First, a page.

Although the EASO’s mission, as its name suggests, is centred around support for the asylum system, its reports were widely circulated, including to organisations that attempt to limit illegal immigration – Europol, Interpol, member states and Frontex itself.

    In shutting down the EASO’s social media monitoring project, the watchdog cited numerous concerns about process, the impact on fundamental rights and the lack of a legal basis for the work.

    “This processing operation concerns a vast number of social media users,” the EDPS pointed out. Because EASO’s reports are read by border security forces, there was a significant risk that data shared by asylum seekers to help others travel safely to Europe could instead be unfairly used against them without their knowledge.

    Social media monitoring “poses high risks to individuals’ rights and freedoms,” the regulator concluded in an assessment it delivered last November. “It involves the use of personal data in a way that goes beyond their initial purpose, their initial context of publication and in ways that individuals could not reasonably anticipate. This may have a chilling effect on people’s ability and willingness to express themselves and form relationships freely.”

    EASO told the Bureau that the ban had “negative consequences” on “the ability of EU member states to adapt the preparedness, and increase the effectiveness, of their asylum systems” and also noted a “potential harmful impact on the safety of migrants and asylum seekers”.

    Frontex said that its social media analysis tender was cancelled after new European border regulations came into force, but added that it was considering modifying the tender in response to these rules.
    Coronavirus

    Drug shortages put worst-hit Covid-19 patients at risk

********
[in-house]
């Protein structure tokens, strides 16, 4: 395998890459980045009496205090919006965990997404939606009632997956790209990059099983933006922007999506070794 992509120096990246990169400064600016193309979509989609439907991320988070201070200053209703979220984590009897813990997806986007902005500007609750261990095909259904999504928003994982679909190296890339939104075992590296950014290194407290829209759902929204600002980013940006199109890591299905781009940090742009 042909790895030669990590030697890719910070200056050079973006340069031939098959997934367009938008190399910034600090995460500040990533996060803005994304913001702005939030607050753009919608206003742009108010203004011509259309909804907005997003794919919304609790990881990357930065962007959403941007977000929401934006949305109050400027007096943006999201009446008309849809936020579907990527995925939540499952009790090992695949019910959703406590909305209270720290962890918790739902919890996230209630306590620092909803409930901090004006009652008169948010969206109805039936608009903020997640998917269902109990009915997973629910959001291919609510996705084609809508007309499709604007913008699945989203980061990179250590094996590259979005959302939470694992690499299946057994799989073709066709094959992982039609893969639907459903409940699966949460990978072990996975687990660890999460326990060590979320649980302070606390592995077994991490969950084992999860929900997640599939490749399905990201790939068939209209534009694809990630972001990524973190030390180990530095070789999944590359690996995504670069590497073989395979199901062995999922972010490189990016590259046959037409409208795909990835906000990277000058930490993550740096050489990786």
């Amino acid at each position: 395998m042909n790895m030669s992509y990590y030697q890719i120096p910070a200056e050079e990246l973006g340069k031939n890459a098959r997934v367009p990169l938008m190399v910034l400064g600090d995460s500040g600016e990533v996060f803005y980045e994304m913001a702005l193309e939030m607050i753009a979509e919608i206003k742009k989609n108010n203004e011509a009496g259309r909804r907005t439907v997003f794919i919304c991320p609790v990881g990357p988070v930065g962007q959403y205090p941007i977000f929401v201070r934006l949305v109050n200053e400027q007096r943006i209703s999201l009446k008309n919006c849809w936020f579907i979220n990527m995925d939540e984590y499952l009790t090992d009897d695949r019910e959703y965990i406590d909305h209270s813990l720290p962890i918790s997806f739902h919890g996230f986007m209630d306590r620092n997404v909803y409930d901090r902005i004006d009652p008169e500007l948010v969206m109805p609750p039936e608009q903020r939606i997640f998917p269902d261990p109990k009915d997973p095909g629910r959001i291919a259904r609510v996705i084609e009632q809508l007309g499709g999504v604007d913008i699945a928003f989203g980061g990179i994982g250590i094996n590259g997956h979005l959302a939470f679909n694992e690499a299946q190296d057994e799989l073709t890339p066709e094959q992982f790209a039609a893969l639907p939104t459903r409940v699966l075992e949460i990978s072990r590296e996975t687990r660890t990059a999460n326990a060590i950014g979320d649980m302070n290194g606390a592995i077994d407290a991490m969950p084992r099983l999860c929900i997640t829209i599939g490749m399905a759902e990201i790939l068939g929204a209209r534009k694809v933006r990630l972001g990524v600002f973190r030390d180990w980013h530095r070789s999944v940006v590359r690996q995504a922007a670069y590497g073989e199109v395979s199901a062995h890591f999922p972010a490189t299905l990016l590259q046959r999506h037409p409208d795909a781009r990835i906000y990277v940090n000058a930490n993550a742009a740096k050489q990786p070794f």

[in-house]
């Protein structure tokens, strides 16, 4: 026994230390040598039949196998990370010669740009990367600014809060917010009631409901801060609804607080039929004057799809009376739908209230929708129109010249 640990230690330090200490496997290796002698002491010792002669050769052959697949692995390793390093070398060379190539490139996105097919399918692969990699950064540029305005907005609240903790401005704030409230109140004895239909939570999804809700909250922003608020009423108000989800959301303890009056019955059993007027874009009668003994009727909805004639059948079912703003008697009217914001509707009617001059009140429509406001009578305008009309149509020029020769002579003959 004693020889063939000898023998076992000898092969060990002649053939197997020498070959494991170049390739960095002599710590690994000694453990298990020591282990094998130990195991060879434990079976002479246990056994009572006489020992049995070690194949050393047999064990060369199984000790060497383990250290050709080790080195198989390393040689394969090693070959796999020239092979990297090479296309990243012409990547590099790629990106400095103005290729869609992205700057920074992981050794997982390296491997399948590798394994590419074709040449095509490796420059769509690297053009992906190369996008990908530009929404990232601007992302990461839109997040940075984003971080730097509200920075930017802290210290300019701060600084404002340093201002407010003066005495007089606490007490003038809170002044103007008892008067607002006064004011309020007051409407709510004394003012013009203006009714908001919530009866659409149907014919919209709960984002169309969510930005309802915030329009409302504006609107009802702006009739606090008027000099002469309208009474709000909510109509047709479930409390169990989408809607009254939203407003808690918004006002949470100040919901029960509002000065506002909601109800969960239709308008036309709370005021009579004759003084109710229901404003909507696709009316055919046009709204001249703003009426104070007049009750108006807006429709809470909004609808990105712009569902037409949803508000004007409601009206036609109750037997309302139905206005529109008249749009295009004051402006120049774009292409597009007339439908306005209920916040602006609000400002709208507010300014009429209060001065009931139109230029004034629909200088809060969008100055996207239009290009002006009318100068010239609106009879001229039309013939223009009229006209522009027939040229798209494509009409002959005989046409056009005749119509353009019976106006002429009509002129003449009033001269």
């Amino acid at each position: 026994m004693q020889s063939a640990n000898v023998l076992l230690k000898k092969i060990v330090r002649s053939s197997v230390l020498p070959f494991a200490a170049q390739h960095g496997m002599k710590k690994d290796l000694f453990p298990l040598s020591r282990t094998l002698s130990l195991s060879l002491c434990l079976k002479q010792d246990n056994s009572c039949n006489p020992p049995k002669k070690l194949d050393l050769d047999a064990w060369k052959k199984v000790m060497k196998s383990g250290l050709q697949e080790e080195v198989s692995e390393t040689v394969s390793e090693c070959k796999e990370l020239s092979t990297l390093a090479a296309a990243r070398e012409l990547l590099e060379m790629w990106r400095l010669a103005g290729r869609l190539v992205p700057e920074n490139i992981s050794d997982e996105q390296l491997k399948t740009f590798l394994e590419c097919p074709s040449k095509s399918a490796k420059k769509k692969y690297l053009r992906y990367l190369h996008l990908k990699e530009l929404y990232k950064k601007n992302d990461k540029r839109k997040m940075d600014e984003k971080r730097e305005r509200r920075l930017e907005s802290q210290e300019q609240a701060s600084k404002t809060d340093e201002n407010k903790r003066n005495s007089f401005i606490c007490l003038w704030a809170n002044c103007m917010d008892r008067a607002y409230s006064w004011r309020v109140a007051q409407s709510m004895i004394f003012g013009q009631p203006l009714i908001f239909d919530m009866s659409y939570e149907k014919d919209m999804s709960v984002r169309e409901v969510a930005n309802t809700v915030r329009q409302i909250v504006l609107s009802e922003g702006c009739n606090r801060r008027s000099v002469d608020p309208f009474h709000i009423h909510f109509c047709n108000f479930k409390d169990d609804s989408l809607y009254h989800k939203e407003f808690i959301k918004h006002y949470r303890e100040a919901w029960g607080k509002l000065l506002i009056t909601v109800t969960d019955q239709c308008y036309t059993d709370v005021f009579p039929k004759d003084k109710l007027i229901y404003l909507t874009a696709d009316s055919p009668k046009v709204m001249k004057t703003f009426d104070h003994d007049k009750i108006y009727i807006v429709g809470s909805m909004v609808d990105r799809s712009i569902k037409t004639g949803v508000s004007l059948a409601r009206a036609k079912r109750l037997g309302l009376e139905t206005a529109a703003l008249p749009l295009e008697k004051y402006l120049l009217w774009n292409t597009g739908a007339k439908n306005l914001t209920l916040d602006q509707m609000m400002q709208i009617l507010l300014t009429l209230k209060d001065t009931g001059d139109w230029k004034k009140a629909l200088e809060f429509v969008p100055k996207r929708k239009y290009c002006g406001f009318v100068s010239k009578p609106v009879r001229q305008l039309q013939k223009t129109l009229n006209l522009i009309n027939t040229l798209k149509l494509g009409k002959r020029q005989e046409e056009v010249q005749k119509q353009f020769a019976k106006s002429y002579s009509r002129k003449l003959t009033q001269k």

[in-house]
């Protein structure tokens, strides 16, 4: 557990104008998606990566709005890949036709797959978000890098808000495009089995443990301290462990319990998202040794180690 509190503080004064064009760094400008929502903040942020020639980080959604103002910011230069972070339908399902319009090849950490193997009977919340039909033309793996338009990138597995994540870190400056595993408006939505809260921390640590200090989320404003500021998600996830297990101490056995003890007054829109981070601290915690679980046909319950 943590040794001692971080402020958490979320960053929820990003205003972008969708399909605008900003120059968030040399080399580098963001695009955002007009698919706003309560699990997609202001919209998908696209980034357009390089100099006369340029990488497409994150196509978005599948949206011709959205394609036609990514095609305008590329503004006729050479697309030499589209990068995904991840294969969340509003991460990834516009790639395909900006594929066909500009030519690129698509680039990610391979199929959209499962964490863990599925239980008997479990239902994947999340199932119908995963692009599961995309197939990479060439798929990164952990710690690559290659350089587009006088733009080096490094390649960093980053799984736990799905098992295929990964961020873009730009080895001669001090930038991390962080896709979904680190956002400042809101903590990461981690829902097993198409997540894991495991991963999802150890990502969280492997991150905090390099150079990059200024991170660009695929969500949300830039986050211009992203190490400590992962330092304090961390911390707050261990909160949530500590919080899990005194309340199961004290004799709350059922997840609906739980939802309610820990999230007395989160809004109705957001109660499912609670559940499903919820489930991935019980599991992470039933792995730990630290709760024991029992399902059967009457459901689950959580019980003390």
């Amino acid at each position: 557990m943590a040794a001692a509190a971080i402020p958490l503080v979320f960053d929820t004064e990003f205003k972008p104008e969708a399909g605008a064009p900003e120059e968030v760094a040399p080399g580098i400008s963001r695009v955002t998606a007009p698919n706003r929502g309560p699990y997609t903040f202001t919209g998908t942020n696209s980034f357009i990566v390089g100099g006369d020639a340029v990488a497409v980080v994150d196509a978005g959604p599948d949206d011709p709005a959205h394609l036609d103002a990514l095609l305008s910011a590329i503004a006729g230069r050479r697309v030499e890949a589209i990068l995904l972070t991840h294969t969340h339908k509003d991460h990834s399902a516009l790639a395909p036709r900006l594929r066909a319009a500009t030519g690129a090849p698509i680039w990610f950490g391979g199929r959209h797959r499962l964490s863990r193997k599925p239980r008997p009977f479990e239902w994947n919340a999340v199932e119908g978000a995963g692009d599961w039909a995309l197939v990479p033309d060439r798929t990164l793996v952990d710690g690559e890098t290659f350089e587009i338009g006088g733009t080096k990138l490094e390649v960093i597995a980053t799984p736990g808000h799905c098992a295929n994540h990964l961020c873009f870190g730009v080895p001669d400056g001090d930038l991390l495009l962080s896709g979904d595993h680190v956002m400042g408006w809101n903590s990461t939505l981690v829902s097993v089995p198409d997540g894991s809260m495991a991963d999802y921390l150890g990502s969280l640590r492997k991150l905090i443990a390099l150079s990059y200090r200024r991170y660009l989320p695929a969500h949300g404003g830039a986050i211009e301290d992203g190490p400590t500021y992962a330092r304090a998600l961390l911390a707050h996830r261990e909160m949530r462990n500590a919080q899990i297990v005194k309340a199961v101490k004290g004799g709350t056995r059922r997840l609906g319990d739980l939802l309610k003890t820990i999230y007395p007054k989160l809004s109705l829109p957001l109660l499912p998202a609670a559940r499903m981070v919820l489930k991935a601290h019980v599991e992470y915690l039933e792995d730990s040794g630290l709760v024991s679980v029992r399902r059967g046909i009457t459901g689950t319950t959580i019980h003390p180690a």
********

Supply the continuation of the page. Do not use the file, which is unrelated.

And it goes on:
European doctors running low on drugs needed to treat Covid-19 patients
    Big Tobacco criticised for ’coronavirus publicity stunt’ after donating ventilators

    The two shutdowns represented a stumbling block for efforts to track population movements via new technologies and sources of data. But the public health crisis precipitated by the Covid-19 virus has brought such efforts abruptly to wider attention. In doing so it has cast a spotlight on a complex knot of issues. What information is personal, and legally protected? How does that protection work? What do concepts like anonymisation, privacy and consent mean in an age of big data?
    The shape of things to come

    International humanitarian organisations have long been interested in whether they can use nontraditional data sources to help plan disaster responses. As they often operate in inaccessible regions with little available or accurate official data about population sizes and movements, they can benefit from using new big data sources to estimate how many people are moving where. In particular, as well as using social media, recent efforts have sought to combine insights from mobile phones – a vital possession for a refugee or disaster survivor – with images generated by “Earth observation” satellites.

    “Mobiles, satellites and social media are the holy trinity of movement prediction,” said Linnet Taylor, professor at the Tilburg Institute for Law, Technology and Society in the Netherlands, who has been studying the privacy implications of such new data sources. “It’s the shape of things to come.”

    As the devastating impact of the Syrian civil war worsened in 2015, Europe saw itself in crisis. Refugee movements dominated the headlines and while some countries, notably Germany, opened up to more arrivals than usual, others shut down. European agencies and tech companies started to team up with a new offering: a migration hotspot predictor.

    Controversially, they were importing a concept drawn from distant catastrophe zones into decision-making on what should happen within the borders of the EU.